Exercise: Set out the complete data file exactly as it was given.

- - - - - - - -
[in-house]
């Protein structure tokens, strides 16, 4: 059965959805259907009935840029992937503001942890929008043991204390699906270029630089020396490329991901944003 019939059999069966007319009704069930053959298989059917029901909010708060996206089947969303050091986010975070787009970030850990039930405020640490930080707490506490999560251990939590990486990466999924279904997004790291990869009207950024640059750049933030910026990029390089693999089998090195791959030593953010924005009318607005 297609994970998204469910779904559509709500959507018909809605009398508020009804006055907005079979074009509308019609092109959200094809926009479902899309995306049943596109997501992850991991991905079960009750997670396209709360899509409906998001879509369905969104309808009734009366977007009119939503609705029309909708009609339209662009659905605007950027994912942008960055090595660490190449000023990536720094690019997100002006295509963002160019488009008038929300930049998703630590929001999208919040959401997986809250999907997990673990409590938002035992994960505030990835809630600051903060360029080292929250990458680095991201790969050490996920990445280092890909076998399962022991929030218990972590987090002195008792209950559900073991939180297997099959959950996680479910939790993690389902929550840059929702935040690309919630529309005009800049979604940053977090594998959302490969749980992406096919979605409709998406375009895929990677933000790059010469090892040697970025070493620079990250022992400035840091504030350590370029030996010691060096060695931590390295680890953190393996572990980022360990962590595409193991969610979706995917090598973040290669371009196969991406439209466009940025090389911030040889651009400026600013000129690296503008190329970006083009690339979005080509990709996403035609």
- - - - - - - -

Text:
[in-house]
């Protein structure tokens, strides 16, 4: 059965959805259907009935840029992937503001942890929008043991204390699906270029630089020396490329991901944003 019939059999069966007319009704069930053959298989059917029901909010708060996206089947969303050091986010975070787009970030850990039930405020640490930080707490506490999560251990939590990486990466999924279904997004790291990869009207950024640059750049933030910026990029390089693999089998090195791959030593953010924005009318607005 297609994970998204469910779904559509709500959507018909809605009398508020009804006055907005079979074009509308019609092109959200094809926009479902899309995306049943596109997501992850991991991905079960009750997670396209709360899509409906998001879509369905969104309808009734009366977007009119939503609705029309909708009609339209662009659905605007950027994912942008960055090595660490190449000023990536720094690019997100002006295509963002160019488009008038929300930049998703630590929001999208919040959401997986809250999907997990673990409590938002035992994960505030990835809630600051903060360029080292929250990458680095991201790969050490996920990445280092890909076998399962022991929030218990972590987090002195008792209950559900073991939180297997099959959950996680479910939790993690389902929550840059929702935040690309919630529309005009800049979604940053977090594998959302490969749980992406096919979605409709998406375009895929990677933000790059010469090892040697970025070493620079990250022992400035840091504030350590370029030996010691060096060695931590390295680890953190393996572990980022360990962590595409193991969610979706995917090598973040290669371009196969991406439209466009940025090389911030040889651009400026600013000129690296503008190329970006083009690339979005080509990709996403035609």